Thankfully, while Hardline might be a more different than veterans may have hopped for, it does enough of its own to come off as a solid start to a new type of Battlefield. Although, it does need to be said that with it being such a departure, it's easy to see that it is still trying to figure itself out when put against its more militant and seasoned counterpart. Fans of the series will find many moments that harken back to the heart of franchise if they are willing to try something new and are are able to make a few gameplay adjustments. Anyone trying out a Battlefield title for the first time will find a game that's much more accessible than any of the other ones in the past, but much like the previous ones, if you're getting in the helicopter, please practice in an empty lobby before crash landing with your whole team on board.
Visceral have create a perfectly good functioning Battlefield game in Hardline. It shoots as good as the best of them, the car-chases are fun, and the small tweaks made to the core formula are very welcome. But a little refinement does not mask that this is a very similar game to what we bought in 2013; despite the strong efforts to make a variety of new game modes, you can't shake the feeling of playing classic Battlefield. And quite honestly, Battlefield without tanks and jets is only half as fun. Curiously the single player campaign is the most interesting element, which is surely due to the studio's strength in solo-play design from their days on Dead Space. That's not enough to make it an essential purchase, though. Players new to the series may find the urban setting interesting and will certainly benefit from the refined mechanics. Series veterans, however, are best sticking to what they already have.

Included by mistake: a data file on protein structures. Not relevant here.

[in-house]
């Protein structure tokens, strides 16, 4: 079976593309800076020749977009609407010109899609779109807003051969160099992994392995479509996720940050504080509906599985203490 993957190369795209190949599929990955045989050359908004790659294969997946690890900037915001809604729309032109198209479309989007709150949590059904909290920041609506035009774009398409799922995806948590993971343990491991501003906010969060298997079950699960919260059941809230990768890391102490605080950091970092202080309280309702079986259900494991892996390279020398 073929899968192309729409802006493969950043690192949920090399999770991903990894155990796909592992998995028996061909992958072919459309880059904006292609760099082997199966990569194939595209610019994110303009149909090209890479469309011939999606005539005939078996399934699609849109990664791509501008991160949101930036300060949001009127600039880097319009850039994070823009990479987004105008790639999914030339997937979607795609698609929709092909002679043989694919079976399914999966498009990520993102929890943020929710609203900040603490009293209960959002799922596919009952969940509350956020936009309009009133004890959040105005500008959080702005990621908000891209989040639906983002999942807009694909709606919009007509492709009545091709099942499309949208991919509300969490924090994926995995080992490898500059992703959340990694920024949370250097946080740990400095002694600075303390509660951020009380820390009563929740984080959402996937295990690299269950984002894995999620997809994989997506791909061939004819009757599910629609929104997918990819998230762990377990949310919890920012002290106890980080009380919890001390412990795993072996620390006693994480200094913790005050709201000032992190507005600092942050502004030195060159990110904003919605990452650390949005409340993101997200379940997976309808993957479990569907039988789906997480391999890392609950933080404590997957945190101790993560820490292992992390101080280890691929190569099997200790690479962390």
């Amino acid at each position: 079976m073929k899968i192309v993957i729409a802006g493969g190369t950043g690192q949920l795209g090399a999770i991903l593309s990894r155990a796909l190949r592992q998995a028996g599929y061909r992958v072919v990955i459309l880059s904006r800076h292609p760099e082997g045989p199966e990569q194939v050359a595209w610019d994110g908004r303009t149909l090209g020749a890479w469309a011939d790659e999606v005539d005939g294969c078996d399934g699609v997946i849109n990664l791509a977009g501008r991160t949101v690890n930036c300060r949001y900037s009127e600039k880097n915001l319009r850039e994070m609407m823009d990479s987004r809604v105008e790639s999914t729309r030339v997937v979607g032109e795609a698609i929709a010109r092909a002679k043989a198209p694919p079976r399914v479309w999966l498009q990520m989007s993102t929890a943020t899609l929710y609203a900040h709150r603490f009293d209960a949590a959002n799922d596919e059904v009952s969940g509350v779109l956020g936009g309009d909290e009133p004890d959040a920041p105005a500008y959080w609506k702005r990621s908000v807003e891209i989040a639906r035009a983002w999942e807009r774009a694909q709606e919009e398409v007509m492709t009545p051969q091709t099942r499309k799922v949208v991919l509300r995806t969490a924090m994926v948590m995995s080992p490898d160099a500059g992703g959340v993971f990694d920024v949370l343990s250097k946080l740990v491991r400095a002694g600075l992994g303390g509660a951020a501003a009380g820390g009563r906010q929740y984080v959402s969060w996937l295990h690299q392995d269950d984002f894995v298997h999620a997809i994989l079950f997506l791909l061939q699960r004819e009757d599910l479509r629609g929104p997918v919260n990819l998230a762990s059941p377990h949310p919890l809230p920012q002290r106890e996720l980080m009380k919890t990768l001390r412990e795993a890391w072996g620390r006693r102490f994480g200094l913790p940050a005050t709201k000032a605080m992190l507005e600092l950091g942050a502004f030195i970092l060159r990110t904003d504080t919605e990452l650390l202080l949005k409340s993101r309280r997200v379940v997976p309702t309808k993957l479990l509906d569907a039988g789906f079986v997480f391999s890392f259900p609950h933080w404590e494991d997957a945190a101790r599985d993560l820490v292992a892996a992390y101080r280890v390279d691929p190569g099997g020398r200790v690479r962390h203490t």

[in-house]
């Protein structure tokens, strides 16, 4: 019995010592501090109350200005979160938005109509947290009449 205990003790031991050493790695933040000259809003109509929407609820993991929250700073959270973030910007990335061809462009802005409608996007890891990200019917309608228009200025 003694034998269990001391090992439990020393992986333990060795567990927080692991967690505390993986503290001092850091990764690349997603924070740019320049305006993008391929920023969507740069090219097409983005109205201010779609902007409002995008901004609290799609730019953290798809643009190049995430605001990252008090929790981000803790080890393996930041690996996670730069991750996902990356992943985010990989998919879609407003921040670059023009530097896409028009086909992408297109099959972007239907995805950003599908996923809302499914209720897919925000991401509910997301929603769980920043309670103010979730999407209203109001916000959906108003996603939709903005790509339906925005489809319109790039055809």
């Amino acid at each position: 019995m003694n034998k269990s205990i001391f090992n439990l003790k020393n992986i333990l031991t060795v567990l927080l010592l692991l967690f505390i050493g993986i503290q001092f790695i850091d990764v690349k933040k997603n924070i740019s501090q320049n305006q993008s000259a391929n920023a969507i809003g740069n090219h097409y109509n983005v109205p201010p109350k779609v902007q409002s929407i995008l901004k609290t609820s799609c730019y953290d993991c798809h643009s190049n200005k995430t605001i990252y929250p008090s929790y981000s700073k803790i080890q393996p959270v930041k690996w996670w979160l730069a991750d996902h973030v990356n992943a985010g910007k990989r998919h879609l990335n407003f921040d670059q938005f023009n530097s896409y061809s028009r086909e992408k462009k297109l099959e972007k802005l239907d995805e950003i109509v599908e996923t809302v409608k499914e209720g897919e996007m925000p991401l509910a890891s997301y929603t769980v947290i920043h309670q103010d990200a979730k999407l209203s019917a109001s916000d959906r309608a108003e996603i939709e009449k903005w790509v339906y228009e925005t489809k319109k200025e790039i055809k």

There are people that say that Battlefield Hardline is just a DLC pack disguised as a new release, but that's not quite true. It feels familiar in terms of gameplay, but fresh enough in theme and heavy enough in content that it's worth its own release. It's a decent game that gets points for originality of concept, but how much value it has is down to how much you enjoyed previous entries in the franchise, and how much you'd like to see the Cop FPS genre become a thing.
While it doesn't feel as vital as Battlefields past, inventive new multiplayer modes and a fresh, if slightly unfocused campaign make Hardline the worthy TV spin-off to DICE's big budget blockbusters.